Our flight back home routed through San Francisco on a United 747-400. We were in seats 59 B and C, which are in one of six rows without a middle seat at the very back of United’s 747. If you are flying with a lap infant, these are great seats to be in. It’s always nice not to have to force a stranger to sit next to your cantankerous child on a flight. We’ve also found that close proximity to the lavatories is helpful considering the many trips to the bathroom, the need to get up and walk around, and the continuous stream of people coming by to keep our kid entertained. These particular seats also have a gap between the window seat and the side of the fuselage which is a great place to store all the various things kids need during flights.
All things considered, the flight went really well, however when we arrived in San Francisco everyone was tired and cranky – parents included. We spent another brief layover rushing through immigration, customs, and security. We made it onto our flight back to Denver just in time for boarding. This flight was rough. In Beijing, it was now 1am, our son wanted to be asleep, and a lot of fussing and crying ensued. Others on our flight seemed horrified at the thought that we had just gotten off a 12-hour flight with this child. Yet again, he fell asleep 10 minutes before we landed in Denver.
Our Experience Flying With A Young Toddler
After flying nearly 50,000 miles with our son in the last fifteen months, we’ve gotten pretty used to flying with him. The best flights have been those that are daytime flights on whatever time zone he is currently adjusted to. Things can get pretty difficult when he needs to sleep. We have found that we really need to be scheduling flights with longer layovers – everything takes longer with a baby, and toddlers are actually even slower.
We always bring lots of entertainment options – toys, books, and videos are all good options at keeping him entertained, but ultimately nothing is as good as us interacting with him one-on-one. We also bring a lot of different kinds of snacks on board with us. Good snacks are themselves an activity that keeps him busy, and God help us all if he ever gets both tired and hungry at the same time on a flight.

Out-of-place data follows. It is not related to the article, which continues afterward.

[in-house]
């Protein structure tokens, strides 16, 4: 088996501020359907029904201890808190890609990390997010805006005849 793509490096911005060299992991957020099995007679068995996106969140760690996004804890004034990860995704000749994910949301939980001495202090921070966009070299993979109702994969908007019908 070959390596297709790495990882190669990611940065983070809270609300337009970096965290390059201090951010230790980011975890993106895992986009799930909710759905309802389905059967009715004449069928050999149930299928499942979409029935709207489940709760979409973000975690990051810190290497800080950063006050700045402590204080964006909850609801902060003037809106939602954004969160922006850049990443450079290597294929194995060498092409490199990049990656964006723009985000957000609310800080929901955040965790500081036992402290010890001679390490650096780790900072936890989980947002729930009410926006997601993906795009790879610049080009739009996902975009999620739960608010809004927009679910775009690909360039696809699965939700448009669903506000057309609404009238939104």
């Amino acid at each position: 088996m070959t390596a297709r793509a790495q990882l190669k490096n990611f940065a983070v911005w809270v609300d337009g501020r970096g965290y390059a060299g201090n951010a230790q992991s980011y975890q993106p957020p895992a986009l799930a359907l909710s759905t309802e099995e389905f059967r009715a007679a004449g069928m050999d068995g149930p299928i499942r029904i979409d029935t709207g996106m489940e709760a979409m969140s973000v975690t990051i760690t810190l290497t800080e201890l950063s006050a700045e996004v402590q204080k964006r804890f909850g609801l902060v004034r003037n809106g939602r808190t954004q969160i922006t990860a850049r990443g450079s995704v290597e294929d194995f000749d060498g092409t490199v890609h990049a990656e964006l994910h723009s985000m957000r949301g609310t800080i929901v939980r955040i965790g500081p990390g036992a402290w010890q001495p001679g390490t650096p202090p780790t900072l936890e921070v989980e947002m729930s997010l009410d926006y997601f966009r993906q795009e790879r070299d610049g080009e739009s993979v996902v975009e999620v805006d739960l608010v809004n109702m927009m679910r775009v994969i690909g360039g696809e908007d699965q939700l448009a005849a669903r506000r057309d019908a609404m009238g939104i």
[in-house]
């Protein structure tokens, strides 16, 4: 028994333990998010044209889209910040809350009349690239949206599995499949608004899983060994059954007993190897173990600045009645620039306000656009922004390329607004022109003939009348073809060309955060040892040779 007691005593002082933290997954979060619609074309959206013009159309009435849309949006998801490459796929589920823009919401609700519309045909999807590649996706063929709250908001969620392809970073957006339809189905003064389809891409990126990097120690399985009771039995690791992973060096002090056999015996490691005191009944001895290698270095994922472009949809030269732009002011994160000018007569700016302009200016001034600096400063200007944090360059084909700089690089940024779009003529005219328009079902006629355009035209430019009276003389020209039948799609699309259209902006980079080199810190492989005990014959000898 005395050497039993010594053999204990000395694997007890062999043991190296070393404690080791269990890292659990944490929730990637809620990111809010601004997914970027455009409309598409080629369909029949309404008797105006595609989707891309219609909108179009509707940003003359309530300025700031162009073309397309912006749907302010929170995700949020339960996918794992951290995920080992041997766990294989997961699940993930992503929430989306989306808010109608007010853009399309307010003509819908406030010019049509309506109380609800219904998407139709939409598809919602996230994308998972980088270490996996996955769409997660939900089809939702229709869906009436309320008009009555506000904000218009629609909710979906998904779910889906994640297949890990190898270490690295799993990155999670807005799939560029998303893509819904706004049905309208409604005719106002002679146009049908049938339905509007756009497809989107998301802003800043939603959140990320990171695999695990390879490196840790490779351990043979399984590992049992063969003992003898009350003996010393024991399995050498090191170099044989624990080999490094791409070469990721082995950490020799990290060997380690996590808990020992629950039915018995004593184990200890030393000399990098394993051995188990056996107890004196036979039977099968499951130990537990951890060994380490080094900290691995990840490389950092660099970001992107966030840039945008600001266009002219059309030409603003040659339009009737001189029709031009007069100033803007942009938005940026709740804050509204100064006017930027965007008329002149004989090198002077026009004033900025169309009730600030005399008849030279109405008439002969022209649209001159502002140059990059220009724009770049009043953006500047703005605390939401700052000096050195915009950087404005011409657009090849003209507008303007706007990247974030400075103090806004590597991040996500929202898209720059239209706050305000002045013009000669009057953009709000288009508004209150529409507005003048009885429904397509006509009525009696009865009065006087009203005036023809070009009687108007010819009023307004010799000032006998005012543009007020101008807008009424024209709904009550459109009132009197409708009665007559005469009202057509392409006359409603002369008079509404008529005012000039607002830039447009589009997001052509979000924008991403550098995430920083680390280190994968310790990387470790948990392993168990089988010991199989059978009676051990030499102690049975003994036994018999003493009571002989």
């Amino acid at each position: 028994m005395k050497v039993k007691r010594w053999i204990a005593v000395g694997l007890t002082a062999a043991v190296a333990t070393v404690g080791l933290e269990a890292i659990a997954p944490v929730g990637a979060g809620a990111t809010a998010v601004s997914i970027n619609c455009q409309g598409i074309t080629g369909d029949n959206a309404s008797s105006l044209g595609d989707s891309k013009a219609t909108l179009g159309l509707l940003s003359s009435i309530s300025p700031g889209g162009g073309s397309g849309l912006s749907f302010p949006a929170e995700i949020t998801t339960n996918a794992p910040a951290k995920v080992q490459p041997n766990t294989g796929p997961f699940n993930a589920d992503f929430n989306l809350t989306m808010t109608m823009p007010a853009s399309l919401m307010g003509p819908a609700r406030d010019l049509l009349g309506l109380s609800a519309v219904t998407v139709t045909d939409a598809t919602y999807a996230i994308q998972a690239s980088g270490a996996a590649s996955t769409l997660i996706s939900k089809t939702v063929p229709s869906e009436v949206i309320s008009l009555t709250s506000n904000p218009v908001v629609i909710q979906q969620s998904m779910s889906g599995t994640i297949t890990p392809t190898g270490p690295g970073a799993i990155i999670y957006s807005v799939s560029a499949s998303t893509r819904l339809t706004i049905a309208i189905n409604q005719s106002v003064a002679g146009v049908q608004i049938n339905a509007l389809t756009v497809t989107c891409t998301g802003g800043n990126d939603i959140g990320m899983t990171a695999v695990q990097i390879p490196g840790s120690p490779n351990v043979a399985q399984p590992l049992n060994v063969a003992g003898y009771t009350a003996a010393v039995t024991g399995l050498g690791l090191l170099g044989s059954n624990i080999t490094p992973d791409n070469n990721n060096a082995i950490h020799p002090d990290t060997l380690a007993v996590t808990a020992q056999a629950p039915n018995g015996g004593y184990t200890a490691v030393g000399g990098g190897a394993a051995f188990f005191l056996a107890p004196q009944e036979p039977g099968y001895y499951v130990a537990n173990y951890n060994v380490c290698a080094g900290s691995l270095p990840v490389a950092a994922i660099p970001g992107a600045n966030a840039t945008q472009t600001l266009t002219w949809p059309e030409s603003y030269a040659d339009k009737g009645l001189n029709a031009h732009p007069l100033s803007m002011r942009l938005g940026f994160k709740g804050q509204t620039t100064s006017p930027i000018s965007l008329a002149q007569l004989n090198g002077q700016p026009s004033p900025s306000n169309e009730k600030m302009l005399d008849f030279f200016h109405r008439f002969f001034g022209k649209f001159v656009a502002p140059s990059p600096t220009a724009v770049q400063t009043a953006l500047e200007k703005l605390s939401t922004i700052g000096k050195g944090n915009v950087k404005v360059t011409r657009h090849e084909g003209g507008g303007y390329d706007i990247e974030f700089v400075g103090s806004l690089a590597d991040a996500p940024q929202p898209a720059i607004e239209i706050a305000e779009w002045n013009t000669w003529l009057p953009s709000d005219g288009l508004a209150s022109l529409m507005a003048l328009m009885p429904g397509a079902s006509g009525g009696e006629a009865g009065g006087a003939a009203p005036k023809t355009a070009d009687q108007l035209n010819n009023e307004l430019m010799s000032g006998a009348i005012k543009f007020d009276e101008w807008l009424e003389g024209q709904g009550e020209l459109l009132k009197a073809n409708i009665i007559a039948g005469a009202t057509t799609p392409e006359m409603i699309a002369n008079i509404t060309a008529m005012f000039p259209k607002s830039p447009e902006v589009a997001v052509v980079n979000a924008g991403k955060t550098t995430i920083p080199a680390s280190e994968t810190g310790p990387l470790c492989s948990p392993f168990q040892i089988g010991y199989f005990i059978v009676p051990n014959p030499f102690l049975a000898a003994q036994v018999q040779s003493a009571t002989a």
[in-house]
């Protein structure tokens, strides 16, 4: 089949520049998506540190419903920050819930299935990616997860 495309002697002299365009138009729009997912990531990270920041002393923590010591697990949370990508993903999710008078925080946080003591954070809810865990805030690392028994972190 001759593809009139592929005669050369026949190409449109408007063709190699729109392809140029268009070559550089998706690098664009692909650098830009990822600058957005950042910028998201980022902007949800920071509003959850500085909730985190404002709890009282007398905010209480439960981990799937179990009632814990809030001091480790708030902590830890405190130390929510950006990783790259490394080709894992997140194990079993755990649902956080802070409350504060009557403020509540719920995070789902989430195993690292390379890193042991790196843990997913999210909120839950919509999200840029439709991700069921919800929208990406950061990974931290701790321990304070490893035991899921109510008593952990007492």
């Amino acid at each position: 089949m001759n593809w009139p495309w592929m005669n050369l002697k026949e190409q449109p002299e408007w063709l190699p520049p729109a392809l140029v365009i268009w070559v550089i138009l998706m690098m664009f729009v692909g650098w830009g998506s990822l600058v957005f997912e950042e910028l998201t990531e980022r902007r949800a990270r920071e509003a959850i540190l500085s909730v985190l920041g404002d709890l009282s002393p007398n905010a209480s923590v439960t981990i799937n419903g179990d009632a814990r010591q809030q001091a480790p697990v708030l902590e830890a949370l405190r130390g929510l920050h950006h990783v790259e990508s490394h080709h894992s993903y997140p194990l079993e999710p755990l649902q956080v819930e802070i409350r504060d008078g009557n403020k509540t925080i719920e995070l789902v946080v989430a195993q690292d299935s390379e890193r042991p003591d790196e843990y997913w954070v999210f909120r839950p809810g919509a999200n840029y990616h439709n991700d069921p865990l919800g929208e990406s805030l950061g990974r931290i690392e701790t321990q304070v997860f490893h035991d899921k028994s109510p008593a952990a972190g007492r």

My son definitely seems happier on widebodies over narrowbodies – the most difficult flights on this trip were our domestic connections. I suspect it’s because it’s easier to get up and walk around with him, more people are coming by and interacting with him, and it just feels less cramped. Either that or he is just a natural AvGeek by birth and just likes the big planes.
I have also realized that children are a universal language. I really feel that people are kinder, more friendly, and more accepting when kids are a common interest. As I mentioned before, people in China are incredibly excited to interact with children in public places. We had no real means of communication with most people we met, yet our interactions were universally happy and positive – a lot can be said with a just a smile. Our trip would not have been the same experience had my son not been present.
I’m also excited to raise my child as a world citizen. Although he will not remember the trips we have gone on this year, he will grow up knowing that he has been to all these places. If I have my way, my son will grow up traveling and will have a solid worldview to go with it – at least that’s my hope.
So, flying with a 15-month old? It’s not always a walk in the park. Is it worth it? I think so. Am I looking forward to the day I can put a video on and let him entertain himself for a few hours at at time? Definitely.